North of Sixty-four

Being a chapter from the adventures of one who filled the unique role of scribe-prospector in the mining pioneers’ Great Push to wrest from Nature the secrets of Canada's northern hinterland

ARTHUR LOWE July 15 1929

North of Sixty-four

Being a chapter from the adventures of one who filled the unique role of scribe-prospector in the mining pioneers’ Great Push to wrest from Nature the secrets of Canada's northern hinterland

ARTHUR LOWE July 15 1929

North of Sixty-four

Being a chapter from the adventures of one who filled the unique role of scribe-prospector in the mining pioneers’ Great Push to wrest from Nature the secrets of Canada's northern hinterland


THE candle, standing on a ledge of snow, sputtered, and the flame shrank until it was a jumping pinpoint of blue. Suddenly it flared up, left a smudge of black on the wall of the igloo; threw grotesque, dancing shadows across the floor. It threw into sudden relief the grub box standing on a bench of snow, the litter of tin cups and plates, the sleeping skins, a canvas kit-bag, a lard pail, the Primus stove. It made the snow walls and roof glitter with myriad pin-points of light. It touched Akput, cross-legged and impassive, on the sleeping-bench—made him look like a golden Buddha. Outside the wind hissed; a dog stirred restlessly.

I lit my pipe, pulled out a map and traced the course

we had followed during the day. Just half an inch on the map—half an inch of blank paper. Between puffs I lived through the day again; plodded in memory across the smooth white plain—and the half inch lengthened to thirty weary miles. Every incident of the day flashed through my mind with the timelessness of a dream. Half an inch of blank paper— I laughed.

I remembered waking at five o’clock, lighting the candle, lighting the Primus for breakfast. And afterwards, packing the comatilc, lashing it, harnessing the dogs. Each weary step of the journey I took again ... I remembered counting, counting, counting—five thousand steps and a smoke . . . “Sixty-six, sixty-seven, sixty-eight—wonder what will happen if the dogs give out; wonder if we are going to strike the caribou today; devil take my nose, it’s started to freeze again ! Where was I? Better cheat myself and start the hundred over again— One, two, three, four . . .”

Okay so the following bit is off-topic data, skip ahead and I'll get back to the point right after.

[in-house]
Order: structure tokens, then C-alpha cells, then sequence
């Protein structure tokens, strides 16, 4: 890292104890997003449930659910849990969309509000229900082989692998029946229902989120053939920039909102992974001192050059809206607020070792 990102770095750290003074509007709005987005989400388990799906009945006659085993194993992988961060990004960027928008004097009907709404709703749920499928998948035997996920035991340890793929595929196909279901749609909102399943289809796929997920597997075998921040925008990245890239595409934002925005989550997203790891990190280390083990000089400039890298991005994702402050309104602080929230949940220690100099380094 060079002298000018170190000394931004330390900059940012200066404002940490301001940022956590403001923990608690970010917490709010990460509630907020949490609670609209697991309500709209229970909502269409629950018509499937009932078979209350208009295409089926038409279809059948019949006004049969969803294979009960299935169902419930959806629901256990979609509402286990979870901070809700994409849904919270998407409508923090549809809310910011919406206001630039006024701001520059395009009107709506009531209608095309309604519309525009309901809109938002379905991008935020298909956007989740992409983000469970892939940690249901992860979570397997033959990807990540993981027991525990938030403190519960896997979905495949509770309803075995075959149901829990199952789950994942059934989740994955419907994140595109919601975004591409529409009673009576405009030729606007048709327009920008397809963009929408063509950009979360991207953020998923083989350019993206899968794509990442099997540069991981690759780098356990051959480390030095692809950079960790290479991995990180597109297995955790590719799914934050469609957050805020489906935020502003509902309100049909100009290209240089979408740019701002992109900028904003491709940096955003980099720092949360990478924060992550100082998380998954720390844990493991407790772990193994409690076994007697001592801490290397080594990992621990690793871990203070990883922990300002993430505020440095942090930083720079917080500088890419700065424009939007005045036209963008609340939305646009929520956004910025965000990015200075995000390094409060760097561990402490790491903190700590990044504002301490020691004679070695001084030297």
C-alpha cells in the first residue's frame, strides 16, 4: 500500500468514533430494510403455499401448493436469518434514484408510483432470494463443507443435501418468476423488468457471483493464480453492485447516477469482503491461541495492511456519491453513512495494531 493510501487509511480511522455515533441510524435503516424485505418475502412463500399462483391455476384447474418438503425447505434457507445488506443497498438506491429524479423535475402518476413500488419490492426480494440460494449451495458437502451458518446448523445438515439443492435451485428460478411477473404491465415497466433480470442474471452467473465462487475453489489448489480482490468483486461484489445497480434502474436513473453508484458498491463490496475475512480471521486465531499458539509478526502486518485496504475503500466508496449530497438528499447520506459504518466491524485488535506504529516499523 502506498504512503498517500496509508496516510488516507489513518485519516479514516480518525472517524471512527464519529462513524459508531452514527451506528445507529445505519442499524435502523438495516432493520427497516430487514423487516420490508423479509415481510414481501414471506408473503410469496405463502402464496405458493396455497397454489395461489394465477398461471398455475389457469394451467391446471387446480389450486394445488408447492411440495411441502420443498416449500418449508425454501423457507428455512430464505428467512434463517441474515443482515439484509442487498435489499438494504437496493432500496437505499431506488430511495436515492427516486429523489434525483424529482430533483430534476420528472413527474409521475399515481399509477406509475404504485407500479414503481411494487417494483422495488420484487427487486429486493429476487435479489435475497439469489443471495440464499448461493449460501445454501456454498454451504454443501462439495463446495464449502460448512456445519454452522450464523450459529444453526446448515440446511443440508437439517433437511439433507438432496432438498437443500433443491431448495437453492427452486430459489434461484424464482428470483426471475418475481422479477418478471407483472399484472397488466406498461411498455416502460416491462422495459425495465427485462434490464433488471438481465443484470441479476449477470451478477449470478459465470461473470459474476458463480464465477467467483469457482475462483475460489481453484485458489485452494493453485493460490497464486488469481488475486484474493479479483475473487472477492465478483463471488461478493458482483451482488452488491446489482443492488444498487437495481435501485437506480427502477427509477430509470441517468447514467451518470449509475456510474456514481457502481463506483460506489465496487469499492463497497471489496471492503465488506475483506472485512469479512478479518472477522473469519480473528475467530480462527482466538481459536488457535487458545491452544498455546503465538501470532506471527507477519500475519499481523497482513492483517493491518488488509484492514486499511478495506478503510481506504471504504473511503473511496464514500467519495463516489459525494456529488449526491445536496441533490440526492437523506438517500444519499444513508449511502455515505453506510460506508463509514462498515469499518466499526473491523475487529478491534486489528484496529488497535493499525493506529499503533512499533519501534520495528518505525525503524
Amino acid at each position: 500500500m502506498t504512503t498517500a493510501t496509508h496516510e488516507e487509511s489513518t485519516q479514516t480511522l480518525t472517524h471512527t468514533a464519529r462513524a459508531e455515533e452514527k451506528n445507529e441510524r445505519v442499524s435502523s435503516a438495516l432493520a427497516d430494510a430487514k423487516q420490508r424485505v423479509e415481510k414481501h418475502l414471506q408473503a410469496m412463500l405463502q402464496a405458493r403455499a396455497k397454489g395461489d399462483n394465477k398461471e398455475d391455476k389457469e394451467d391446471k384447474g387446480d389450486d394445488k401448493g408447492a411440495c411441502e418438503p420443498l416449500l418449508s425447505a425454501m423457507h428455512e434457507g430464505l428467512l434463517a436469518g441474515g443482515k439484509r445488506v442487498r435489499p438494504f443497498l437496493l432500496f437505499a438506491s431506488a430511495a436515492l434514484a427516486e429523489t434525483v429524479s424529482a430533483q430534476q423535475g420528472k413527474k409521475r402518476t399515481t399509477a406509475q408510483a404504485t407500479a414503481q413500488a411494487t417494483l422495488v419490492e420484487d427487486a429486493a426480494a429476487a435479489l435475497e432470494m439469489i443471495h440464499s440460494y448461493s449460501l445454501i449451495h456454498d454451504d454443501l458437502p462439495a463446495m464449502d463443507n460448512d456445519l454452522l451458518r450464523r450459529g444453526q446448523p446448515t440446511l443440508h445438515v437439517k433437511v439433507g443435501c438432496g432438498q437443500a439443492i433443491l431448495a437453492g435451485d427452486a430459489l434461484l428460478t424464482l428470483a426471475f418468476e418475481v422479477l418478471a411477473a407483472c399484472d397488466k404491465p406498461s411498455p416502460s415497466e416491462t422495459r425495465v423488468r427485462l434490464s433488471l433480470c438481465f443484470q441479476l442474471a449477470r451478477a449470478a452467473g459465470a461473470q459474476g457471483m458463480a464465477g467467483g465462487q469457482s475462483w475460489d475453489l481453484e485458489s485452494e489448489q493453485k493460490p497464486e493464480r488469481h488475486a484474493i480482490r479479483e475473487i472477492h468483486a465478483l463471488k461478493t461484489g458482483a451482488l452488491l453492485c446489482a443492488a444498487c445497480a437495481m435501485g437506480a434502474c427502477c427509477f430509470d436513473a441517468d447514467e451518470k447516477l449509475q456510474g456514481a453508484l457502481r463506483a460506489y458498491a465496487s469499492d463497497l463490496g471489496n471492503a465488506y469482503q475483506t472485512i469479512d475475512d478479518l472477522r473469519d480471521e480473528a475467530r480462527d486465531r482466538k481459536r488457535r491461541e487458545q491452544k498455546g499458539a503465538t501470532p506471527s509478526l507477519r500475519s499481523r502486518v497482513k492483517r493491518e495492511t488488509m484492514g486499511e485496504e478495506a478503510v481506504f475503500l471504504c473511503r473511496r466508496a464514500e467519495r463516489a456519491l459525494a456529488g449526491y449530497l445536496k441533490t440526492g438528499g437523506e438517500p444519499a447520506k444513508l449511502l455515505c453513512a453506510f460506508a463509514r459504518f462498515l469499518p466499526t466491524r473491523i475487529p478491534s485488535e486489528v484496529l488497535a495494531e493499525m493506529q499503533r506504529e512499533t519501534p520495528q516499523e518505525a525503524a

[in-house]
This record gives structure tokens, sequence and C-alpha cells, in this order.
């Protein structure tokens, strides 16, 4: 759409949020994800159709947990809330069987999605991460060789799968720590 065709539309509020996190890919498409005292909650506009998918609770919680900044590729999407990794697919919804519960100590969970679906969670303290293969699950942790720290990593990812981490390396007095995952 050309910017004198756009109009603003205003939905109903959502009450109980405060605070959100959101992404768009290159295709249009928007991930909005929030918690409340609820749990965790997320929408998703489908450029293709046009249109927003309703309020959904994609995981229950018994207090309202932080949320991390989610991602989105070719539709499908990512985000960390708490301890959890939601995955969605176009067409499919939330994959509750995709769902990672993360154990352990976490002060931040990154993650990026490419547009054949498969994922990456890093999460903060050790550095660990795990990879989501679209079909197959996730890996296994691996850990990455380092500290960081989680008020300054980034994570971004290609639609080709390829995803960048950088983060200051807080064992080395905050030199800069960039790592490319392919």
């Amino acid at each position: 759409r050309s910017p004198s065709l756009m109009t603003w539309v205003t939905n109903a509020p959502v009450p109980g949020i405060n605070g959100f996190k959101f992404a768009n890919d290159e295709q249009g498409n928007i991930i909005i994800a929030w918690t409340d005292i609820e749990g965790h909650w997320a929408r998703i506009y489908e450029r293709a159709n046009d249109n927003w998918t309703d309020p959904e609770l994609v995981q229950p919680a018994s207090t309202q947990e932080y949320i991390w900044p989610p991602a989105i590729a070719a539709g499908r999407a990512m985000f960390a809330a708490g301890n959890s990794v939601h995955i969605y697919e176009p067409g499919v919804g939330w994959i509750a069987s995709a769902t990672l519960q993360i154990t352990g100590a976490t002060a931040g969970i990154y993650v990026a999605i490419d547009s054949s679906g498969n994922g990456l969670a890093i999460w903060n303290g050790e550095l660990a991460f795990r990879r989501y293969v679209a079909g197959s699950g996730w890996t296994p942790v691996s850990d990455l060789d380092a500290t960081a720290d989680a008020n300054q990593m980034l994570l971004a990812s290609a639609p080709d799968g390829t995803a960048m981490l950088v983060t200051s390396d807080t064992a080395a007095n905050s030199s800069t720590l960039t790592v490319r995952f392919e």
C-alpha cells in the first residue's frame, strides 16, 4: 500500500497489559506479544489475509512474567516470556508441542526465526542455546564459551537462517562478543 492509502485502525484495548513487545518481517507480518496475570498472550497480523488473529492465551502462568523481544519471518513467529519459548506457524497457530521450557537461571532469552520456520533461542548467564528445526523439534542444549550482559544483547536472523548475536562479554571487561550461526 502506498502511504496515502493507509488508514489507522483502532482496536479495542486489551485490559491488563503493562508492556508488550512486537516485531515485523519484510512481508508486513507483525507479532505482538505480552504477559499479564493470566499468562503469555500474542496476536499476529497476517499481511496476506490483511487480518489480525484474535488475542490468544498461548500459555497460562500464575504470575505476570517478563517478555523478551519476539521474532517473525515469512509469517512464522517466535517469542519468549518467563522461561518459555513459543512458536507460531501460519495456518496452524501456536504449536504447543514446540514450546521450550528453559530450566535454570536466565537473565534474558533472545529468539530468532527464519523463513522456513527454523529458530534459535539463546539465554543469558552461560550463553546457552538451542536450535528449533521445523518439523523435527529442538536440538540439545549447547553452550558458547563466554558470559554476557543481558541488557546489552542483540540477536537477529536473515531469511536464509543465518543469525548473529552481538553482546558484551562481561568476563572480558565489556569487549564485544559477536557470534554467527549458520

Yesterday was the same. Tomorrow . . .

Akput stirred restlessly. “Tomorrow we stay here. Plenty wind, plenty drift. No good.”

“Maybe no wind tomorrow?” I suggested.

He shook his head. “Listen.”

We could hear the wind sweeping over the hill behind us; hear the splatter of snow against the igloo. Outside, even in broad daylight, it would be impossible to see half a dozen yards. And it was bitterly cold; thirty-seven below, my thermometer registered.

“Maybe we stay two, three days,” said Akput. “Wind only just started.”

It was not a pleasing prospect. An igloo is an uncomfortable place in which to spend even a day. We had with us only enough fuel for cooking purposes and we must economize with this if delayed. We were short of grub and right out of dog food.

“Have to push on if we can see at all,” I said aloud. “No good fooling around here.”

To my surprise Akput heard and understood. He shook his head.

“What do you seek that you are forever going on and on?” he asked in Eskimo. “This is no longer the land of my fathers. You white men are changing everything. The company’s men we understand; their ways do not change. They look for foxes. But what do you seek? Is it true that you are rock hunters?”

I nodded and pointed to a gold ring which he carried. “Gold—that’s what we’re after.”

He nodded and was silent. Like most Eskimos he rarely questioned the motives of the foreigner; rarely displayed curiosity. Even when, an airplane swept across the Barrens for the first time there was no great excitement among the natives. They looked once; that was all.